I think I need to read more of your words, see your movies, know you better now that you have gone...at least I knew you through I Know Why the Caged Bird Sings but I have a lot to yet discover.

Monday, May 19, 2014

WOW! a prize in the Spring show!

Western Ohio Watercolor Society has a juried show hanging now through May 31 at the Town and Country Fine Art Center at Town and Country Sopping Center in Kettering.  I am most fortunate to have a painting chosen for third place in Transparent catagoy!  Thanks so much to Billie, Yuki, Sharon, Toni and all who help the organization thrive!

I am so very happy....I finished this piece to put into the W.O.W.s exhibit.  It is inspired by the visit I made with our daughter to Warren Wilson College near Asheville, NC while we were researching colleges.

Asheville Spring by Libby Rudolf - $400.00

Friday, May 9, 2014

Feeling Peachy after a week of workshop with Fred Graff!


      I just finished a 4 day workshop under the direction of Fred Graff who is an extraordinary teacher - pushing us at whatever level we came in with - to think of our paintings as more of design of shapes, values, colors rather than simply focusing on the subject.  I have taken a workshop with him before and knew many of the ways he would drive us to push beyond where we are - that's why we're there, right?   I loved painting on YUPO, a plastic 'paper' that allows incredibly free drips, washes, splatters, etc.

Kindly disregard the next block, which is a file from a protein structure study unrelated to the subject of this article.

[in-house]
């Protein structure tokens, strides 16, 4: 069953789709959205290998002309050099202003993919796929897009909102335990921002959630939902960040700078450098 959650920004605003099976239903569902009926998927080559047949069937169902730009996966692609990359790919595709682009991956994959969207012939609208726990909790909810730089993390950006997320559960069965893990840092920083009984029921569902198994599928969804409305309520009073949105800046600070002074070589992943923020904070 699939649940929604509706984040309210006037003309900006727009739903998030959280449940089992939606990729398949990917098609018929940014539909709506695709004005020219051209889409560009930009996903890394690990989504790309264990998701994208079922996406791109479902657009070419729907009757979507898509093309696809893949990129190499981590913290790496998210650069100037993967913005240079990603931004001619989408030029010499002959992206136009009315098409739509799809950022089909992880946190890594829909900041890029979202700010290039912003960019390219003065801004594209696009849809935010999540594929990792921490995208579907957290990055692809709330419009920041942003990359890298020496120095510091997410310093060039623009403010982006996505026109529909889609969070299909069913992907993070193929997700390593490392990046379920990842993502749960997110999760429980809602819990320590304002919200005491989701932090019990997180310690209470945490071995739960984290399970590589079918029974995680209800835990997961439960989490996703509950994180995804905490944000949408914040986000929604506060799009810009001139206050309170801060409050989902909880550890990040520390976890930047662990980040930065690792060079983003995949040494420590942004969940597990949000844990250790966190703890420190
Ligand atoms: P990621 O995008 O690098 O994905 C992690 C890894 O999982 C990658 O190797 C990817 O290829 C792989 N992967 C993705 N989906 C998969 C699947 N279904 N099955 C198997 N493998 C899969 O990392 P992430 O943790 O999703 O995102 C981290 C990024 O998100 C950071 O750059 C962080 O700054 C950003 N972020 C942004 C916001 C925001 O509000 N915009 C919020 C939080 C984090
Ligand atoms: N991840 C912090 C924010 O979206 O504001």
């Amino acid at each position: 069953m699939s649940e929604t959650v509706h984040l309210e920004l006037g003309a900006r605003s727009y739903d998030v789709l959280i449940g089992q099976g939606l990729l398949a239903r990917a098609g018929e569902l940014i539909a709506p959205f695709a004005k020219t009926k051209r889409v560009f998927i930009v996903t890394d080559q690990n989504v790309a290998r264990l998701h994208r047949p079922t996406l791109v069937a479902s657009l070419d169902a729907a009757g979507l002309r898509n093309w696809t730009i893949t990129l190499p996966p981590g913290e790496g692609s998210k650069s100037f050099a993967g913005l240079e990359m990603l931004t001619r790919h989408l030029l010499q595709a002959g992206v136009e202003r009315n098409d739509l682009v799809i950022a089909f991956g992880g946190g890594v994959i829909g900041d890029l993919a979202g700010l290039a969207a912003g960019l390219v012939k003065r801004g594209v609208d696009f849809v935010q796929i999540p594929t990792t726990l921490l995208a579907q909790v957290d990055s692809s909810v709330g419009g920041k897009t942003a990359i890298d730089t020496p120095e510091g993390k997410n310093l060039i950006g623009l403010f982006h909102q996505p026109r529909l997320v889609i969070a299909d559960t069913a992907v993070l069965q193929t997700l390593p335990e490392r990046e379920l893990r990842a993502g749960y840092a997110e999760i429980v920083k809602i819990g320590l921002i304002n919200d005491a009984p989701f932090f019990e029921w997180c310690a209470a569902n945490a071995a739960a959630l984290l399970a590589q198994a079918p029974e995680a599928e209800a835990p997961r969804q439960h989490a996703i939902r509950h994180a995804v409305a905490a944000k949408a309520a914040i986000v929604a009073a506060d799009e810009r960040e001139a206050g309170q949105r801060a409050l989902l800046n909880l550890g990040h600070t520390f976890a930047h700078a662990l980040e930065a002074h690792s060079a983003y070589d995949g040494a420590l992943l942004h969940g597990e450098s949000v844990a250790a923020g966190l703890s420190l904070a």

I painted this little piece - though I will probably still do a bit more....at the very last bit of time at the end of the workshop - love it!


Just Peachy!



Sunday, May 4, 2014

Winds Cafe - Watercolors: Color and Light

Twenty percent of the proceeds from any sales of paintings in my Winds Cafe exhibit Watercolors:Color and Light will go to Dayton Children's Hospital in honor of Vanessa and all others who fight cancer.  The show will be up through May, hope you can come by!

  

Here's a photo my buddy Theresa took of me setting up the sign for the reception- which was packed by the way.  So many people to talk to, such good wine at the Winds, etc.